Learning to Read the World: Literacy in the First 3 Years
Learn how every caregiver can, in culturally appropriate ways, help infants and toddlers grow in language and literacy.
During the first three years, young children begin to read their world. Initially without verbal labels, they discriminate self that is me from not me. They also define familiar caregivers of course, wordlessly at first. Infants and toddlers begin early to discern familiar objects and to formulate the laws that systematically govern their properties: “When mommy holds me in a certain way, it is time to eat.” As infants’ random movements and utterances are interpreted to convey emotions and ideas, they learn that gestures and words share meanings among groups of people. Thereby, young children take giant steps into the world of communication. They go on to learn that print carries meaning (books are for reading) and that caregivers can read books over and over and over again.
From this foundation of basic learning and subsequent daily explorations with everyday people and objects, the young child builds many other understandings of self and others. The child builds sophisticated understandings, elaborate vocabulary, complex reasoning, and a growing power to influence others by verbal and written arguments. Thus, young children begin to “read their world” and to have wider and greater impact upon it.
Every caregiver can, in culturally appropriate ways, help infants and toddlers grow in language and literacy. Caregivers, like parents, need presence, time, words, print and intention to share language and literacy with infants and toddlers. All five qualities are important but it is intention that turns the physical activity of diapering into a delightful exchange of sound play, a trip to the grocery store into a vocabulary lesson about colors and the names of fruit, or the retelling of a game on the playground into a description that teachers sequencing and narrative skills. Caregivers need knowledge of the cultural supports for the language and literacy learning of the children and families they are serving. They need to have sufficient skills in guiding small groups of children in order to give full attention to individual young children’s language and literacy efforts. They need to draw out shy children while they help very talkative ones begin to listen to others as well as to speak. Caregivers need to arrange environments that are symbol rich and interesting without being overwhelming to infants and toddlers. Even the simplest exchange becomes a literacy lesson when it includes the warmth of a relationship coupled with words, their concepts, and perhaps a graphic symbol.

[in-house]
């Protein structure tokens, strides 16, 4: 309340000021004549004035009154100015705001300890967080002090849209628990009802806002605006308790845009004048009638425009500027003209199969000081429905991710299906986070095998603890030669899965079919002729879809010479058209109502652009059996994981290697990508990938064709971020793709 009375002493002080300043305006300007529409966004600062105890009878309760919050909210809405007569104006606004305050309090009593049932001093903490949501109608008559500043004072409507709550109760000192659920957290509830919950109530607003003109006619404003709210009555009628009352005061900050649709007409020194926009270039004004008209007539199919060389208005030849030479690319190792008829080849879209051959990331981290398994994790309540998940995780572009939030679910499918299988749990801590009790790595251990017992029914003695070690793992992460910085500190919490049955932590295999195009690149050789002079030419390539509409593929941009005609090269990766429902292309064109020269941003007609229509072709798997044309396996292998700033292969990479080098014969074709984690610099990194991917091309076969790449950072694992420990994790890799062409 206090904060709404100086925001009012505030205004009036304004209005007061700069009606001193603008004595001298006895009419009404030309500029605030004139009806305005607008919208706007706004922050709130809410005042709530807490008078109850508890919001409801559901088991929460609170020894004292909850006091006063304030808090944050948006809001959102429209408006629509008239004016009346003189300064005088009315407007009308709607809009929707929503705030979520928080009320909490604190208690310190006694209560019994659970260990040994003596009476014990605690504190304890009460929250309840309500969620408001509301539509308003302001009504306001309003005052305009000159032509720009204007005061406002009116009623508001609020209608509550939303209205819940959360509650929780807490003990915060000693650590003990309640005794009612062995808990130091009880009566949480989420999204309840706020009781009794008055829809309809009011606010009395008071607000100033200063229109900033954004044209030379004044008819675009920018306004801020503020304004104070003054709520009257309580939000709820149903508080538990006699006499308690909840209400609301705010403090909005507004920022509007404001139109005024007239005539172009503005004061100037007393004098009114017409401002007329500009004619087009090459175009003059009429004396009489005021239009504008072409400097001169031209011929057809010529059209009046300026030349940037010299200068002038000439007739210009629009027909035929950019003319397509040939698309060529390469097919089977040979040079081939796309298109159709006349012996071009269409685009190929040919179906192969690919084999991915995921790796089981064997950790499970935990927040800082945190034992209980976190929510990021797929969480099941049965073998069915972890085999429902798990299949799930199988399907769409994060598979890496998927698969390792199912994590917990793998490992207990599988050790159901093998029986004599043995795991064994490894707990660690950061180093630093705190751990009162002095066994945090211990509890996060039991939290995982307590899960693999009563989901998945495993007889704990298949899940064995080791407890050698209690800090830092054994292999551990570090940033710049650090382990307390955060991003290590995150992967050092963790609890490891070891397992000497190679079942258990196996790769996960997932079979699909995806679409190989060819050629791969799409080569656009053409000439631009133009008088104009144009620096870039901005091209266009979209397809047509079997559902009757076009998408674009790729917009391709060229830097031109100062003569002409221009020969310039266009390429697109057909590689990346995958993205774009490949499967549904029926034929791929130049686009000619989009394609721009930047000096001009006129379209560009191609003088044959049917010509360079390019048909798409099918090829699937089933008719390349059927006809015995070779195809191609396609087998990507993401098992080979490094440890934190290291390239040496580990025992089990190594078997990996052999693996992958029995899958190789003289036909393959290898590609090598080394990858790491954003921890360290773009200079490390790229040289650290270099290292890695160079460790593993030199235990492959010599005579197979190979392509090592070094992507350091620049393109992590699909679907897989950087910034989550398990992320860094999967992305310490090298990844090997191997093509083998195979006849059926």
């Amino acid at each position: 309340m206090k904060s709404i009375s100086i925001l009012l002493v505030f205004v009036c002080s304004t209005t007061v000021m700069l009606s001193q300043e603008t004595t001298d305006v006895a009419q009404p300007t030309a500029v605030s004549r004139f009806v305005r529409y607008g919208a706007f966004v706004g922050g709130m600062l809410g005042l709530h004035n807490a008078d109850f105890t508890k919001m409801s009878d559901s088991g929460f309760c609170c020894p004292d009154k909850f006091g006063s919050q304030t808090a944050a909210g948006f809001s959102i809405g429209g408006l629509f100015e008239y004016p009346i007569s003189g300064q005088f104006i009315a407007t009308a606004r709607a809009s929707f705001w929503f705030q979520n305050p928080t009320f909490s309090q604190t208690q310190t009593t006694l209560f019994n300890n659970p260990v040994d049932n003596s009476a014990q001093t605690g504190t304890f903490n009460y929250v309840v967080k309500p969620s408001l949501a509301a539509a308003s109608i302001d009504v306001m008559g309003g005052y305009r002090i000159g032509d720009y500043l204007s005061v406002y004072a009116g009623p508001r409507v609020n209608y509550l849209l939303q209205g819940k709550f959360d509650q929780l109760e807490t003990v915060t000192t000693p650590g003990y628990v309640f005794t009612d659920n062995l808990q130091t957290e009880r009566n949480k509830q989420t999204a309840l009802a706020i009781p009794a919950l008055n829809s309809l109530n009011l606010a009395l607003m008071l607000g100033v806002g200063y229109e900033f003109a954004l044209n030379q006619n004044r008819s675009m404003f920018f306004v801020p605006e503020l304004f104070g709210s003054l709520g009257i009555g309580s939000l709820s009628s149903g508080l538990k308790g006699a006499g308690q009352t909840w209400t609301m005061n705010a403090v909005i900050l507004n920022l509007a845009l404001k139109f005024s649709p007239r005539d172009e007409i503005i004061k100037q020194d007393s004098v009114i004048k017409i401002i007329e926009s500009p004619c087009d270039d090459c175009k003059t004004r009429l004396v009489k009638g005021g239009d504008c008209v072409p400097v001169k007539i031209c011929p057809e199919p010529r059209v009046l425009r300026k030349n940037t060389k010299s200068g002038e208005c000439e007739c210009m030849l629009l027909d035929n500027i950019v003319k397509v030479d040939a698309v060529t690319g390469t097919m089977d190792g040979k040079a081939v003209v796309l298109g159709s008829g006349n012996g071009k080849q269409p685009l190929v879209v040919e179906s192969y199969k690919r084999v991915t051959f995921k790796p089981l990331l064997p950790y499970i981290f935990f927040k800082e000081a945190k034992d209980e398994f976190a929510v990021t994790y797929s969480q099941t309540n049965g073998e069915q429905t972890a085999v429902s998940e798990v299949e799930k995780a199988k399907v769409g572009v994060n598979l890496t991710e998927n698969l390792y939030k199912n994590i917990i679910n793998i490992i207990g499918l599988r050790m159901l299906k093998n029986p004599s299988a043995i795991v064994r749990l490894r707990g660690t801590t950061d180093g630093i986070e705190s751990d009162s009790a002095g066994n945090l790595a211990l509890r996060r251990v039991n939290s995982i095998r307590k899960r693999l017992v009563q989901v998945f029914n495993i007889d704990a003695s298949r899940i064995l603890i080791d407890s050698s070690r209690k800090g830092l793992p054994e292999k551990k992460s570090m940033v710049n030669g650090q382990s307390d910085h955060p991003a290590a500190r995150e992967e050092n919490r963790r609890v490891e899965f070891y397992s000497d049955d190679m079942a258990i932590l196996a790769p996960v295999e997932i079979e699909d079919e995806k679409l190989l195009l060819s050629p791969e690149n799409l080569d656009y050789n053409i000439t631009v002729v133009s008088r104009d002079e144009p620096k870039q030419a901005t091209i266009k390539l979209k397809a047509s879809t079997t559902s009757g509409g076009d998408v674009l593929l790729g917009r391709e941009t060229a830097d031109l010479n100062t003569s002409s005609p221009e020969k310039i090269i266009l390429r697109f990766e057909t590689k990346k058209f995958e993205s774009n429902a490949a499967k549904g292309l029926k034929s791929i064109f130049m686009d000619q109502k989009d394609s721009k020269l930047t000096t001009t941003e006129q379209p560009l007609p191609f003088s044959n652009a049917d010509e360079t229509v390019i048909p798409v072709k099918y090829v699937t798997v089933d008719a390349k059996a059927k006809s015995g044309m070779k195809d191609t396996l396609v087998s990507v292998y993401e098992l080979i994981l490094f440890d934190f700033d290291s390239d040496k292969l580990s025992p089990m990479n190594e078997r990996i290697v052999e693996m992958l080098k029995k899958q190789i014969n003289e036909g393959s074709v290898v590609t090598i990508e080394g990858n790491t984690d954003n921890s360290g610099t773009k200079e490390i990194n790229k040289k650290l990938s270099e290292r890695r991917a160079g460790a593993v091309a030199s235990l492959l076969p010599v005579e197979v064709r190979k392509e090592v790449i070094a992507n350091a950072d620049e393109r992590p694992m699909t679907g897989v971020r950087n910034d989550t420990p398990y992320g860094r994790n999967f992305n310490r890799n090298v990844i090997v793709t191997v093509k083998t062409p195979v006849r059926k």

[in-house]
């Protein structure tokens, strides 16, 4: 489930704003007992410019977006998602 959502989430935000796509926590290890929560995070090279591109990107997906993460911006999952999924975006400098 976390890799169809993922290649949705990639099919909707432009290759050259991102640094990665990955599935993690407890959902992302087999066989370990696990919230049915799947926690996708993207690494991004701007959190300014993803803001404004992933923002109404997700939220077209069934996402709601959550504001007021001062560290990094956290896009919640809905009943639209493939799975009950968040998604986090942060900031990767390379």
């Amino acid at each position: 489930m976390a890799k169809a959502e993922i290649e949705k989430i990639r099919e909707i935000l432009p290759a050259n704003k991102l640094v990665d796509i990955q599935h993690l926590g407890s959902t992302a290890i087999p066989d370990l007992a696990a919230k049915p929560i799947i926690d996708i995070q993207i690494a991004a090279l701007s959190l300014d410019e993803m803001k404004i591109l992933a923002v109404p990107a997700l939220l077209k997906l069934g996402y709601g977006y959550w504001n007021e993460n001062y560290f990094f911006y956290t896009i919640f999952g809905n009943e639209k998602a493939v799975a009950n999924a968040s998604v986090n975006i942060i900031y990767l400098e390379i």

Excerpted from Rosenkoetter, S.E., & Knapp-Philo, J. (2004). Learning to read the world: Literacy in the first 3 years. Zero to Three (25)1.
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